For that, he got a heroic because instead of the coast guard throwing something, they won't do it. Just like they telling him, "You die, all right." But this Nakano, he knows how to swim and so he dived down and saved him and he got the medal for that.
Training Attack Dogs
Then I was one of those that was selected to be - attack dogs.
And I've been bringing up all my life about dogs. I like dogs. But they gave me the assignment to attack dogs.
And they told us they put a guard over here and we stay like this. And then when the sergeant tell him, "Kill 'em," the dog come right up and bite us here, see.
And we're supposed to momentarily fall with the dog. But first part, I was kind of stubborn, I stay like that. "Fall down, fall down." So when I fall down, the dog keep biting and then they take 'em away. And they do that over and over.
And then finally, the dog got a little more friendly with us. They tied the dog on the fence and they gave me like a whip to hit the dog. I go like this.
Oh, I feel so bad. That's why I hit like this. I get scolding, tell, "Hit it hard, some more hit" until the thing bleed. That's why the dog gets mad with you. And they tell 'em, "Kill him." I'm like this and, whoa, he bite me all over the place.
So I hit the dog until he bled, see. Then he tell me, "Okay, walk ten yards back, turn around and go this way." The dog was so mad at me because I hit him. Ho, he bite me, bite me like this. And then the sergeant comes, takes him away. And that's the attack dog.
And had one time when they called me for attack dog. They put me in a - you know da kine [whatchamacallit] hockey clothes with all the things and push me up on the tree. And then they gave me a pistol. And then the dog come looking for us. Soon as he spot us, I fire the pistol and I jump down from the tree. And three dogs, you know, attacking me like this, all over. And I couldn't - already so tired - so I fall down, they took the three dogs away. Three dogs just come one time. Boxer dog, had a German Shepherd dog, and one other dog. All you see so many different kinds of breeds over there, dogs.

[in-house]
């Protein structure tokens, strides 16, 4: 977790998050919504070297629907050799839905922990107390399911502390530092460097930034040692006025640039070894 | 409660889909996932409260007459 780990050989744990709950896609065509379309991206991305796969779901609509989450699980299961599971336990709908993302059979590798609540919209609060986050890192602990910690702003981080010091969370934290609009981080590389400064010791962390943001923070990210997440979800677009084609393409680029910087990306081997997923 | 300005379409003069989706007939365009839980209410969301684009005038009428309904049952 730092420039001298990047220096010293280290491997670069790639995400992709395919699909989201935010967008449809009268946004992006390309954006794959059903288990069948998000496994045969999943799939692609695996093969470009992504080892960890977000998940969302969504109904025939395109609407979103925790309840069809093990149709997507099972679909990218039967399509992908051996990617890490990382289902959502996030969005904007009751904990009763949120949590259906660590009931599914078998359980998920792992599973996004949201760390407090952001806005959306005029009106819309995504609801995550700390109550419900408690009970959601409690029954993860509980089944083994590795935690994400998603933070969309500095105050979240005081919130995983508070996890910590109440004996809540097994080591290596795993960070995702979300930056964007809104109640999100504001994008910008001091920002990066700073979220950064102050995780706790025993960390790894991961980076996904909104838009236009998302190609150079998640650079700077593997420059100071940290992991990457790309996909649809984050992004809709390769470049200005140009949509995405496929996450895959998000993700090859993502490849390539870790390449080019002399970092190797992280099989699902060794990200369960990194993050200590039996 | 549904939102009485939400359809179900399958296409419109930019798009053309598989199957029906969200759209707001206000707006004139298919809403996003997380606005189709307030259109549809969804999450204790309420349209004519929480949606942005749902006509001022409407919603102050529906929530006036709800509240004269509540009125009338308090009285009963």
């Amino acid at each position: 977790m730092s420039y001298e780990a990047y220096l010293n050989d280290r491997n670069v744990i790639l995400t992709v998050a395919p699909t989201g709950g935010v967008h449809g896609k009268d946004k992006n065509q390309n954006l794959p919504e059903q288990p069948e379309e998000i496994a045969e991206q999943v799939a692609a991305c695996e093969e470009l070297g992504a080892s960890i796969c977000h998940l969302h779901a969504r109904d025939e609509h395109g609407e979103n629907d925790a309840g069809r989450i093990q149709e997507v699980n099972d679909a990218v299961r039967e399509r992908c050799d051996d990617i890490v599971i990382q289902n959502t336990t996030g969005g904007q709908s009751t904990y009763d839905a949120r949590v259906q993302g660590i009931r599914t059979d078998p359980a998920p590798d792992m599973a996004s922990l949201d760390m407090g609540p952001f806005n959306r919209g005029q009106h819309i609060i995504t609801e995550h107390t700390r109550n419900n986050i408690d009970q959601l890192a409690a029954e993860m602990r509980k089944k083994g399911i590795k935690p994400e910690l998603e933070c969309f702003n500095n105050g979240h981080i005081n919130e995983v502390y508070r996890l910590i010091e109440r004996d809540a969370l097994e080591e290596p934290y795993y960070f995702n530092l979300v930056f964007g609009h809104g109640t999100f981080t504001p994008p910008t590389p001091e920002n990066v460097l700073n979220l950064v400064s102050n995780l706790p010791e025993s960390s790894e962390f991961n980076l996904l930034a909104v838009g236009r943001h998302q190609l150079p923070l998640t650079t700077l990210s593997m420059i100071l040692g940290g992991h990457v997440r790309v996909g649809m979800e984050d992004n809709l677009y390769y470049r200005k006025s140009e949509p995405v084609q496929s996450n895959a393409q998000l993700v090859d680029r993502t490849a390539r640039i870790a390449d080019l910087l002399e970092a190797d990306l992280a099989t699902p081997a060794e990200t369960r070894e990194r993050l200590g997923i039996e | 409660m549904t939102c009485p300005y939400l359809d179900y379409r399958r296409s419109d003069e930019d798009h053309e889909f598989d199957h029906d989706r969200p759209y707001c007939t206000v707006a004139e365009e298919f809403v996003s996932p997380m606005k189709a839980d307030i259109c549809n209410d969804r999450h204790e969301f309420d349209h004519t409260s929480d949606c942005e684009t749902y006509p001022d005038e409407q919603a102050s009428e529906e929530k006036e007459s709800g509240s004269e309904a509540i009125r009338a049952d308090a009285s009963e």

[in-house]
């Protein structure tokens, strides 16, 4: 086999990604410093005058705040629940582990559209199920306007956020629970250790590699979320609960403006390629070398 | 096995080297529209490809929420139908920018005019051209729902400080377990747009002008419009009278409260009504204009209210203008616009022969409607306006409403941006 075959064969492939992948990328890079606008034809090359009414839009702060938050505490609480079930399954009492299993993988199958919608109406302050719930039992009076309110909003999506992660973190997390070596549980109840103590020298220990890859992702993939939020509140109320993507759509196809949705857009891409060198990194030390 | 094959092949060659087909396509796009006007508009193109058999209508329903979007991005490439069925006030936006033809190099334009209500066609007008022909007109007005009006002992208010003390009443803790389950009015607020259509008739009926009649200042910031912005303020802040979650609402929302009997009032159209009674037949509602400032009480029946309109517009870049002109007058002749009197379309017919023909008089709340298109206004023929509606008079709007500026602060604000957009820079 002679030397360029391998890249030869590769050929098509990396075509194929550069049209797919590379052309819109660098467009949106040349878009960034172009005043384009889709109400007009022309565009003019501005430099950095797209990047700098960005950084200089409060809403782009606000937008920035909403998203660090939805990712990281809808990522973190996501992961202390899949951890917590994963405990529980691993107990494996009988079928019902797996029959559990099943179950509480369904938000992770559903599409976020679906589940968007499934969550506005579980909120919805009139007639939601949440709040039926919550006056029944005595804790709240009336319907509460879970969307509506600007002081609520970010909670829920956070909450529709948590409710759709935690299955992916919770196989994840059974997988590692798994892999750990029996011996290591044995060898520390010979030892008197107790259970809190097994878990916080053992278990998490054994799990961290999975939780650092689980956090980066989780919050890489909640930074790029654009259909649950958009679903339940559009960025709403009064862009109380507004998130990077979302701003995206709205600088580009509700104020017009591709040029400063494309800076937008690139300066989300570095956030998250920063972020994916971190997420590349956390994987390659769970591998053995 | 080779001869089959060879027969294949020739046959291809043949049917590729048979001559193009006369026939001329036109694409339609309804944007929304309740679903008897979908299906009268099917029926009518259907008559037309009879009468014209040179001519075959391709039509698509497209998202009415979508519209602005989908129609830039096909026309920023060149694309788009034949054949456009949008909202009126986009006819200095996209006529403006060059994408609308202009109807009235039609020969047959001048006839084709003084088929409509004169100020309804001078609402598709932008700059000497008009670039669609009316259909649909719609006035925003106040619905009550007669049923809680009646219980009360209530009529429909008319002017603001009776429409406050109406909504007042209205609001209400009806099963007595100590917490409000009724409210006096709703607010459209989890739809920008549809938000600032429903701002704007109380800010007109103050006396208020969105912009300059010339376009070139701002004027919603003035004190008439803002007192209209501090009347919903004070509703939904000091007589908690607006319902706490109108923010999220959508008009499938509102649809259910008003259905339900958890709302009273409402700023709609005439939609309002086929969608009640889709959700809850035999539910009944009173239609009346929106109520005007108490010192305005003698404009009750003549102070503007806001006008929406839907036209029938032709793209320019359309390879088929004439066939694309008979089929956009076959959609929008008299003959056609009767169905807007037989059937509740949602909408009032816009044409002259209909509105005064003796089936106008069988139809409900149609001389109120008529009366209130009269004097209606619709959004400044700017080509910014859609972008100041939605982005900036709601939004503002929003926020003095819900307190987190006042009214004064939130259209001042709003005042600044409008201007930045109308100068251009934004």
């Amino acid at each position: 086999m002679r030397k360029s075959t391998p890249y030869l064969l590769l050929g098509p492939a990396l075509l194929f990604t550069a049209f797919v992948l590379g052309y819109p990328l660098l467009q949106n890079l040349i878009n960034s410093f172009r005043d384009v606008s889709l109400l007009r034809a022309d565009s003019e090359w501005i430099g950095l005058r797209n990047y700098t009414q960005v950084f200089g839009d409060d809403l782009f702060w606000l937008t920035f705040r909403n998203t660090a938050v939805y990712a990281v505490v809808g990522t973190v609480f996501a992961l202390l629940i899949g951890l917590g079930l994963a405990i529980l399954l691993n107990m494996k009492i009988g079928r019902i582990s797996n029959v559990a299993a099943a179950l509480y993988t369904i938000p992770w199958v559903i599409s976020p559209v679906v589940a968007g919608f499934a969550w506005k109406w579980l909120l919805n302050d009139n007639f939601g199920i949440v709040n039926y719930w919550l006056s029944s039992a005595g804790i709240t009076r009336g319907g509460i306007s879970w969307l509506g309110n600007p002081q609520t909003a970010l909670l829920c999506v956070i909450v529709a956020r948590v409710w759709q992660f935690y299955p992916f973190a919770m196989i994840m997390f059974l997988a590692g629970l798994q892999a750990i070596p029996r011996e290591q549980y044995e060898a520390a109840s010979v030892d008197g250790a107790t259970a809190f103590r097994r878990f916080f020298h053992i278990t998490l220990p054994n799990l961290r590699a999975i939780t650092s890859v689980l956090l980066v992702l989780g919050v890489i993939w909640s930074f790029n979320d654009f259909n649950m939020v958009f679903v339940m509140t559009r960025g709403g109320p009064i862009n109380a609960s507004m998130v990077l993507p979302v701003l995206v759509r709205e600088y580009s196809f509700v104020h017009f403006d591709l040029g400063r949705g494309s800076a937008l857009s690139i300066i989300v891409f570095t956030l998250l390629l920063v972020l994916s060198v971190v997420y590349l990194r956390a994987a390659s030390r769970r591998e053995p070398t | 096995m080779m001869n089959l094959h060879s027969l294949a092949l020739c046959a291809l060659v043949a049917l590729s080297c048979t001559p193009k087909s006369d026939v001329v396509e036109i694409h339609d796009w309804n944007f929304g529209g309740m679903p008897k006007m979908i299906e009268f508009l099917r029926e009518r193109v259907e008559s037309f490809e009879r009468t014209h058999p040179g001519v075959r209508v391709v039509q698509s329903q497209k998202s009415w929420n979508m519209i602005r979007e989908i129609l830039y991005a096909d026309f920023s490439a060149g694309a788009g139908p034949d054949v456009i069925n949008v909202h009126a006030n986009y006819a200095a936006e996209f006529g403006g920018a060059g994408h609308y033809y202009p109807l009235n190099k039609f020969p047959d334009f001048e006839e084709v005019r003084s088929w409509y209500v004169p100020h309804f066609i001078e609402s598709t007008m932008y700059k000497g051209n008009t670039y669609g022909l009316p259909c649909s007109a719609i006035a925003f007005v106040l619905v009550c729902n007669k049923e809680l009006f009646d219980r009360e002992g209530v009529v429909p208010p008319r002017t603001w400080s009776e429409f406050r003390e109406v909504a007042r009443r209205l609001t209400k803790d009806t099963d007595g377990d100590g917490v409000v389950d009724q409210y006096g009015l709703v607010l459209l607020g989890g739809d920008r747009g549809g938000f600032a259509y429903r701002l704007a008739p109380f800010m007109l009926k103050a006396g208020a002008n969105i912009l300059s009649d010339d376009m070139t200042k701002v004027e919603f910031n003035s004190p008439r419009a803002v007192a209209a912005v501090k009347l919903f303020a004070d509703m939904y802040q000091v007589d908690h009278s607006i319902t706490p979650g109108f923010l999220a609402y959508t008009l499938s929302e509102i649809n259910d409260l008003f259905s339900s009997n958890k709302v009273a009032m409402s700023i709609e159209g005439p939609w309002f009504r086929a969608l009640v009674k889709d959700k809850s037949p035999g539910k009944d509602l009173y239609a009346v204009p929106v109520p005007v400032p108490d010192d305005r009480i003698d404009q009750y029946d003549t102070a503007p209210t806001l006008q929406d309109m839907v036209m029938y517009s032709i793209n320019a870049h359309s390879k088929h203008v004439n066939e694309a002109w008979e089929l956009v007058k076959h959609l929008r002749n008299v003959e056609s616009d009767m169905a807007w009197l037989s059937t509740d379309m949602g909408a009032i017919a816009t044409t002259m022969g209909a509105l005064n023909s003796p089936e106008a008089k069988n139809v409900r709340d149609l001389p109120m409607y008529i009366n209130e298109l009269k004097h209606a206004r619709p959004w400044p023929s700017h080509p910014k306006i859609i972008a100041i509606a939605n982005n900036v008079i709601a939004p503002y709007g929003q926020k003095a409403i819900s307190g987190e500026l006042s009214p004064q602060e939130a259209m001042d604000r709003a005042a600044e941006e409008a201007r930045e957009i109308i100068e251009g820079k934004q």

Hide and Seek
Then we have another assignment where we go out and hide.
They used to have swamp. Under the swamp, get a lot of alligators. And full of mosquitoes. But we climb on a tree and we hide. If you fall down, you go right in the swamp and the alligators going bite you. So we hang on and the dog come looking for us. They find us and he walks away, go to the next place. Repeatedly doing it over and over.
Oh, yeah [we got hurt during training]. We get scar over here. Because even if they put that, sometimes the dog doesn't go over here, he goes over here. That's when they pull the dog out. That's why I get bite on my leg, like that. Which the dog shouldn't do that, but he does that. By the time the trainer takes 'em away, he bites you already. So some of them had more serious injuries. But I didn't have that much injury, only was here and my feet but it went away.
When we get hurt like that, they have a dispensary over there that just takes care of us and let us go. But it's not a serious injury but it has blood. Some of them got medals for being faithful and things like that. All the people that went to attack dogs supposed get a special one but I didn't get anything. It doesn't matter, but, you know.
That's one of the things that the Japanese Americans had to do, is all crazy things. Today, when you look back, you say, "How did that happen and why?" But today, even you go down Gulfport, Mississippi, you tell them about dog training, right away, they know about that because they're writing a lot of stories about us.
Ray Nosaka's interview reprinted courtesy of the Center for Oral History. Photographs courtesy of Ray Nosaka, Library of Congress, and U.S. Army Signal Corps Collection.